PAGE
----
Exocrine pancreatic insufficiency (EPI) occurs when the pancreas does not produce enough enzymes to aid digestion. EPI can lead to poor absorption of nutrients, weight loss, and a shortage of vitamins.
Two of the main causes of EPI are cystic fibrosis and chronic pancreatitis. Symptoms of EPI are similar to those of other common health problems affecting the stomach and intestine, and the condition can be hard to diagnose.
A healthcare professional can successfully treat EPI with prescription enzymes and lifestyle changes.
EPI is a digestive disorder where enzyme production is altered in the digestive system. In the small intestine, pancreatic enzymes convert the food into smaller molecules, which then travel into the bloodstream.
A correctly functioning pancreas enables effective digestion and absorption of important nutrients.
In EPI, the pancreas does not produce enough enzymes to digest food. Without this breakdown, an individual cannot absorb the necessary nutrients and vitamins. This leads to diarrhea, vitamin deficiency, and weight loss.
Without proper treatment, EPI
Symptoms of EPI can mimic other digestive conditions, but there are specific signs of this insufficiency. The most common signs
There are many causes of EPI. Any condition that damages the pancreas and either stops or blocks the release of its enzymes can result in EPI. The two most common causes are cystic fibrosis and chronic pancreatitis.
Cystic fibrosis is a life threatening genetic disorder that develops during childhood. It
In chronic pancreatitis, the pancreas becomes inflamed. Normal pancreatic tissue turns into scar tissue. The buildup of this scar tissue prevents the digestive enzymes from
Other medical conditions that
- pancreatic cancer
- surgical removal of the pancreas
- obstructions of the pancreatic duct
- celiac disease
- Crohn’s disease
- autoimmune pancreatitis
- Zollinger-Ellison syndrome, in which one or multiple pancreatic tumors lead to the production of too much gastric acid, eventually leading to gastric ulcers
- dumping syndrome, which is a collection of symptoms, including weakness and rapid bowel movements, that sometimes occurs following gastric surgery
- gastric bypass and other GI surgeries
A healthcare professional will often diagnose EPI based on the above symptoms, particularly when an individual describes fatty stools and weight loss and once the doctor rules out other, more common conditions.
Definitive testing for EPI is complicated, as tests
As part of a 72-hour fecal fat test, a person consumes a set amount of fat daily, and a lab measures the amount of fat in stool. High levels of fat in stool indicate malabsorption and possible EPI.
The fecal elastase test is where a lab measures the amount of pancreatic elastase 1 in a person’s stool sample.
Additionally, a doctor may order various tests to check for fat deposits, vitamin deficiencies, and other indicators of conditions that may also cause gastrointestinal (GI) symptoms. They may also request a CT scan to examine the underlying causes of EPI.
Pancreatic enzyme replacement therapy (PERT) is the standard treatment for EPI.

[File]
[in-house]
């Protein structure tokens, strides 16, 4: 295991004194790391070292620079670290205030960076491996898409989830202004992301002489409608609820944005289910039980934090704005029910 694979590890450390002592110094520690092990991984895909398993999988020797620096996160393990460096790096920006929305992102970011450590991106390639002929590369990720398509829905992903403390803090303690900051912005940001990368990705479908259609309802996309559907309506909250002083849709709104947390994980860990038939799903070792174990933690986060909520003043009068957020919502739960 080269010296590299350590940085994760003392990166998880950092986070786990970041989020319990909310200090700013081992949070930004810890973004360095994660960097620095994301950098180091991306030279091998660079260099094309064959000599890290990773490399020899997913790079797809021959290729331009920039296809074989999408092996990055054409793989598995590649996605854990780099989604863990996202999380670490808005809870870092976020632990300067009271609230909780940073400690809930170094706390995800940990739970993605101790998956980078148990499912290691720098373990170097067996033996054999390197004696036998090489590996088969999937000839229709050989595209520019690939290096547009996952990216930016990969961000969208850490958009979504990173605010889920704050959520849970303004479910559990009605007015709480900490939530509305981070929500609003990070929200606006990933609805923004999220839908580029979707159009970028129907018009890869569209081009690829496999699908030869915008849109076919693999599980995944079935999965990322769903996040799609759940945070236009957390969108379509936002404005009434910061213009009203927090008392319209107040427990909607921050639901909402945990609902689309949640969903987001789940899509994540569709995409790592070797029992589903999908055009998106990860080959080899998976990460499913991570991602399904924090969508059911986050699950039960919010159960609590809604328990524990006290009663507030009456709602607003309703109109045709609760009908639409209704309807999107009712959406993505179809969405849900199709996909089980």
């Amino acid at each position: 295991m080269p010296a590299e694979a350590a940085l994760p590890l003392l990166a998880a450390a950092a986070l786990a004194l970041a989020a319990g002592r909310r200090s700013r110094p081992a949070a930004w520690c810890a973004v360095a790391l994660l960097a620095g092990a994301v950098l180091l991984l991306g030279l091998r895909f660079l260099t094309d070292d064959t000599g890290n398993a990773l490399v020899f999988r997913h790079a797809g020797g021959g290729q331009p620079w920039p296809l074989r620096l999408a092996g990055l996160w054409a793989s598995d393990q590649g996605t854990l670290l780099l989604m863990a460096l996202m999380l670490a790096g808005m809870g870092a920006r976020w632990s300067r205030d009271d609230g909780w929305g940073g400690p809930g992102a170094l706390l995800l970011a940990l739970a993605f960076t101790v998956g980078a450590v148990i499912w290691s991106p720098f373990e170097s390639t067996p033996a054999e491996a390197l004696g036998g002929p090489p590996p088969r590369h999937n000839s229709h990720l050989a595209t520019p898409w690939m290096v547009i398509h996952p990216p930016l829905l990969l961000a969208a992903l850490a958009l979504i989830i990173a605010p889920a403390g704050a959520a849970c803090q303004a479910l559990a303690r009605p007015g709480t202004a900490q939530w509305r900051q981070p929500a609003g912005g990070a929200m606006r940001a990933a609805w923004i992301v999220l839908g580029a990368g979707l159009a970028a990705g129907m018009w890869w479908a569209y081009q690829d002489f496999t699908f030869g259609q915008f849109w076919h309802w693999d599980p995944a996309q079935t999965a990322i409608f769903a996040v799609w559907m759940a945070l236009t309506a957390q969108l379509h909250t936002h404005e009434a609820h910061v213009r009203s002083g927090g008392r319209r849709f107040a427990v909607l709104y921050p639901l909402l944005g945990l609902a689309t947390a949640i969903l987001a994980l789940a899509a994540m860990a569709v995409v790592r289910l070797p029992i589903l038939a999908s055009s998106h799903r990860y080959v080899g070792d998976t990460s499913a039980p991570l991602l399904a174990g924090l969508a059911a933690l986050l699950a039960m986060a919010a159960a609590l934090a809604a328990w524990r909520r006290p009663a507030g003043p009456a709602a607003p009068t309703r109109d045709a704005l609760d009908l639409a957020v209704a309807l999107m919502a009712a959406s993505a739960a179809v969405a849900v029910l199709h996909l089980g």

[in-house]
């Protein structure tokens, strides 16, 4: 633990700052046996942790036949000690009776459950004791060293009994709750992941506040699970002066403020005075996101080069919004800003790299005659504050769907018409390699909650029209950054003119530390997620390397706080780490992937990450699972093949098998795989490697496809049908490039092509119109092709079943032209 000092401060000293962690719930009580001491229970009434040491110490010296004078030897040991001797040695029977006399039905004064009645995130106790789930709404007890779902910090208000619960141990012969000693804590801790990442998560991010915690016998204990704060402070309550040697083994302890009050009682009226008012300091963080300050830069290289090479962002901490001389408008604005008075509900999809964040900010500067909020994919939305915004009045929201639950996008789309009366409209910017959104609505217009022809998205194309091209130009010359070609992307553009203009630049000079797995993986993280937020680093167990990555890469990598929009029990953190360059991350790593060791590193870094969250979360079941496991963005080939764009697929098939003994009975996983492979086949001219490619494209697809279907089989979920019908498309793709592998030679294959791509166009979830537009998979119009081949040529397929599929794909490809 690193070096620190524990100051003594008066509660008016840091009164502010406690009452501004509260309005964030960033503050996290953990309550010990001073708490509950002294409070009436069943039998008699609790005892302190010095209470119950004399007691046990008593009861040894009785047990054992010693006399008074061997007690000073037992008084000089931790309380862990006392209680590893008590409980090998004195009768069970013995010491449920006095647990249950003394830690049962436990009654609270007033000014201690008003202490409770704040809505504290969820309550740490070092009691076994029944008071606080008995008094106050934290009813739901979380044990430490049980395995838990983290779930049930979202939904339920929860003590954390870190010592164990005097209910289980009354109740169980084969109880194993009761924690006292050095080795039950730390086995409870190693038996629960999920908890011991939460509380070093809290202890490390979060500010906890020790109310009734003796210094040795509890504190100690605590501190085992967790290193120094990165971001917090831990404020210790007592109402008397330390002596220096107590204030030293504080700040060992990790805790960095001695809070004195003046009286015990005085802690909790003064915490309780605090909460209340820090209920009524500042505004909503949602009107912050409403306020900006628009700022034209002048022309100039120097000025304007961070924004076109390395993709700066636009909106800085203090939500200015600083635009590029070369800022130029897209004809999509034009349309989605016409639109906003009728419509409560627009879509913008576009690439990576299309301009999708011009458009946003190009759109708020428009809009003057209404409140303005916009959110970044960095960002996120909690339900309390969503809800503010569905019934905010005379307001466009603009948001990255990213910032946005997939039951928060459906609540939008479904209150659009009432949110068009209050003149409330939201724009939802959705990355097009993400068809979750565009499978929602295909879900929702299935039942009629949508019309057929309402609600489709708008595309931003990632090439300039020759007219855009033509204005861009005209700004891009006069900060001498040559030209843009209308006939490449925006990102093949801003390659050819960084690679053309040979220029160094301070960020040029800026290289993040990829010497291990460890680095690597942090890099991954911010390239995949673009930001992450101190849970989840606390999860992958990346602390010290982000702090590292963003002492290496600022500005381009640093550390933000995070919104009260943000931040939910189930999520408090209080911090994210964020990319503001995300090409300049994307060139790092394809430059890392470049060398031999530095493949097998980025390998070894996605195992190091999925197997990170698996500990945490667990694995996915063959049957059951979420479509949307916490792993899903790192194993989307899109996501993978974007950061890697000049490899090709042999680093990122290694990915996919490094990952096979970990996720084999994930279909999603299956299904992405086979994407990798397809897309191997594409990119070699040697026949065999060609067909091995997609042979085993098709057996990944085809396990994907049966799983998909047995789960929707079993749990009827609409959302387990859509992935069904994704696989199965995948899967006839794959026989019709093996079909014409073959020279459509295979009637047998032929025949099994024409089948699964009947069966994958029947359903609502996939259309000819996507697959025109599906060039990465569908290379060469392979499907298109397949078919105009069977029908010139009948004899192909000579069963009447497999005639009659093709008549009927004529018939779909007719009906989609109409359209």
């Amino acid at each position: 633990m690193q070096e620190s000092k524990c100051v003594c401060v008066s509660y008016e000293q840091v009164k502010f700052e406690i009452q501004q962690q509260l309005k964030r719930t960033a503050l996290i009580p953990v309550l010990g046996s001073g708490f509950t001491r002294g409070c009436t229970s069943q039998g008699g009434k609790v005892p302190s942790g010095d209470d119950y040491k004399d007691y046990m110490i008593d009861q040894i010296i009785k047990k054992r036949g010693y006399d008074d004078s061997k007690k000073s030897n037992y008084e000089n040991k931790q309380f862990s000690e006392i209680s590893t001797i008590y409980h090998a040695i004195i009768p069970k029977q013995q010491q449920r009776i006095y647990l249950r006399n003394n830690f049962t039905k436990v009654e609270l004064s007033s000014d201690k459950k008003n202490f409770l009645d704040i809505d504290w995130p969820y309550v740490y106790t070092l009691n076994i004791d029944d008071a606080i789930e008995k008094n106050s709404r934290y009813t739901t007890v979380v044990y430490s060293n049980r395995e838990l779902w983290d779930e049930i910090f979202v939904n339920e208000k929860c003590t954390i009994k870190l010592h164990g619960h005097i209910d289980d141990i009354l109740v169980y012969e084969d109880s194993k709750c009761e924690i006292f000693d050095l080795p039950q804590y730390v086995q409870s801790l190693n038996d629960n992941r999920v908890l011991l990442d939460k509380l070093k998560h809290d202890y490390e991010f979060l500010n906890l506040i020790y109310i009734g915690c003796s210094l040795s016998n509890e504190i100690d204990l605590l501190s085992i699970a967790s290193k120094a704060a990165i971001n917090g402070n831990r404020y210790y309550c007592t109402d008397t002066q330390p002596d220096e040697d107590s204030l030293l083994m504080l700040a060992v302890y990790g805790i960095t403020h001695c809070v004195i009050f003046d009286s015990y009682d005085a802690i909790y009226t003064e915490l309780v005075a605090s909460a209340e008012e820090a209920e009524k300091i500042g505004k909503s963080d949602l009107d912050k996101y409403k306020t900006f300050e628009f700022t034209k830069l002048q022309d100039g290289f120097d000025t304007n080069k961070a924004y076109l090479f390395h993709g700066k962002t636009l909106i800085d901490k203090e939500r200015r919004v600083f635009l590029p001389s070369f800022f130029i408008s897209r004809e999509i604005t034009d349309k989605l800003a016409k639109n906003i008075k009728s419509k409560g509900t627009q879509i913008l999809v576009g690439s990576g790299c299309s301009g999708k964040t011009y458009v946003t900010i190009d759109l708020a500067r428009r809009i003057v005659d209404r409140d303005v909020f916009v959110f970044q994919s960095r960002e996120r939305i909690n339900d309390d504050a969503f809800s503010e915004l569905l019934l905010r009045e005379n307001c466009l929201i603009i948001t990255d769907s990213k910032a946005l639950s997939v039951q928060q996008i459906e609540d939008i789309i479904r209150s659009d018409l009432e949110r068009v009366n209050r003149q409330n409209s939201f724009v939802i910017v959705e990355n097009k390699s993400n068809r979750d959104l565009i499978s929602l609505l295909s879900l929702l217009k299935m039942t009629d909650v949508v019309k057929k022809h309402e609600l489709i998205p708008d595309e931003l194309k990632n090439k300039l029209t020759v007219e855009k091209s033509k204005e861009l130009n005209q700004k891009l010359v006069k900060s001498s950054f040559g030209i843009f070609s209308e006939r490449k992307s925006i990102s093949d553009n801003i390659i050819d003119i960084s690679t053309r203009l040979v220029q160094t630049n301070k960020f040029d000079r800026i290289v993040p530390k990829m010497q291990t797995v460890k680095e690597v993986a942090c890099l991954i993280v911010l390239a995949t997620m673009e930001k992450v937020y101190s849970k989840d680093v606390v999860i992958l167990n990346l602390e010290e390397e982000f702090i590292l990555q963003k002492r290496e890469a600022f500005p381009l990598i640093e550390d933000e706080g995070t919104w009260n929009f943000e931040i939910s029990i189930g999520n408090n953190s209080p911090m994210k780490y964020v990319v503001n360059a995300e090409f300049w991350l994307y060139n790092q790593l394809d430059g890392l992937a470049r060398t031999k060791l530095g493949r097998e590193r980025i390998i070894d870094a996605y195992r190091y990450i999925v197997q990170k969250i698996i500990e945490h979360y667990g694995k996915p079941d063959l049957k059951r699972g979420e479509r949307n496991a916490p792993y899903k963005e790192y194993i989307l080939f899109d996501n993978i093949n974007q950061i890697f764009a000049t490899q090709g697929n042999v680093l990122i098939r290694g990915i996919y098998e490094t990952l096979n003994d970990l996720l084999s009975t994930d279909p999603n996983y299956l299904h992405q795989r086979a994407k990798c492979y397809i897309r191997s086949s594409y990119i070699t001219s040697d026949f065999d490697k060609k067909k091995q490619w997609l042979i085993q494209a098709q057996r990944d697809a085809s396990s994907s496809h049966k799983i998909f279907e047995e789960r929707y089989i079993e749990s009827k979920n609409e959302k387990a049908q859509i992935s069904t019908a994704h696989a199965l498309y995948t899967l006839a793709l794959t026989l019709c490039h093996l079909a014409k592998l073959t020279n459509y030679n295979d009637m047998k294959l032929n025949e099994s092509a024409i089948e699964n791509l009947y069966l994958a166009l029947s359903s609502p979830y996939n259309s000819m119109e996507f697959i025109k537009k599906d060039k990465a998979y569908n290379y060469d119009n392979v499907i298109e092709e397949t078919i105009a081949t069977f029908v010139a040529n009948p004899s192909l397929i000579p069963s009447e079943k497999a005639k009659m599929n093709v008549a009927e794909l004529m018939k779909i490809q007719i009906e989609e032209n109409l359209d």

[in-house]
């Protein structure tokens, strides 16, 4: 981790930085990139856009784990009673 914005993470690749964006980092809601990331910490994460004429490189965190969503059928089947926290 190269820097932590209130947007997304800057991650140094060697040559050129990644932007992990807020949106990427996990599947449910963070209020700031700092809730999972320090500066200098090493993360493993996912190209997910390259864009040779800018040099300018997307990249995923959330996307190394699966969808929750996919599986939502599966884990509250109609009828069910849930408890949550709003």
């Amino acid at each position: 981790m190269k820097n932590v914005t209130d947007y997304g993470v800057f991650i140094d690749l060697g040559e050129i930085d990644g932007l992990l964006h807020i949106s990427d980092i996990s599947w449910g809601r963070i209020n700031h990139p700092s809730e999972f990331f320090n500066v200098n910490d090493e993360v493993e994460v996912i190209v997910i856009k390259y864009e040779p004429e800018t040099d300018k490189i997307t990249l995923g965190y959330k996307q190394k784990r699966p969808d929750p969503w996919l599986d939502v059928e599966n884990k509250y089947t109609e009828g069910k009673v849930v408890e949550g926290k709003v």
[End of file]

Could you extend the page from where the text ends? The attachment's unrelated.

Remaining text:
PERT medications are only available on prescription. They
This therapy takes over the role of the pancreas. The amount of medication a person receives will
A person on a course of PERT must take these medications with all meals and snacks.
While PERT is the primary treatment for EPI, it is beneficial to work with a registered dietitian to create a parallel healthy eating plan.
A balanced diet includes healthy fat, which is vital for absorbing nutrients from food. If EPI results from cystic fibrosis, a diet higher in fat can be especially beneficial. Moreover, consuming less fiber at the start of the therapy can help relieve discomfort or bloating.
The foods to avoid depend in part on the cause of EPI. If EPI stems from pancreatitis, a person should avoid substances and activities contributing to pancreatic inflammation, such as alcohol and smoking.
In addition to taking the replacement enzymes, individuals with EPI need to avoid activities that can worsen both the health of the pancreas and their overall quality of life.
Lifestyle changes include:
- quitting smoking, if applicable
- eating a balanced diet, often in consultation with a doctor about fat intake
- reducing meal sizes but increasing frequency
- not consuming alcohol
- taking vitamin supplements, primarily for fat-soluble vitamins A, D, E, and K, under the guidance of a medical professional
Treatment can help people with EPI eat and digest their food normally, allowing them to absorb nutrients and enjoy a better quality of life.
PERT therapy may, however, help increase survival rates for people with EPI. A
The review focuses on people with either cystic fibrosis, chronic pancreatitis, or pancreatic cancer and found positive results in all three groups. Further, PERT improved the patient’s quality of life by reducing GI symptoms and abdominal pain.
The researchers note, however, that there is a lack of long-term studies on survival rates for people taking PERT.
EPI is a pancreatic disorder that affects nutritional absorption in digestion. Without treatment, EPI can lead to severe malnutrition, lower quality of life, and potentially fatal outcomes.
Pancreatic enzyme replacement therapy (PERT) is the mainstay treatment for EPI. PERT involves prescription medications that include digestive enzymes. These enzymes replace those lacking in pancreatic production.
Causes of EPI include chronic pancreatitis and cystic fibrosis.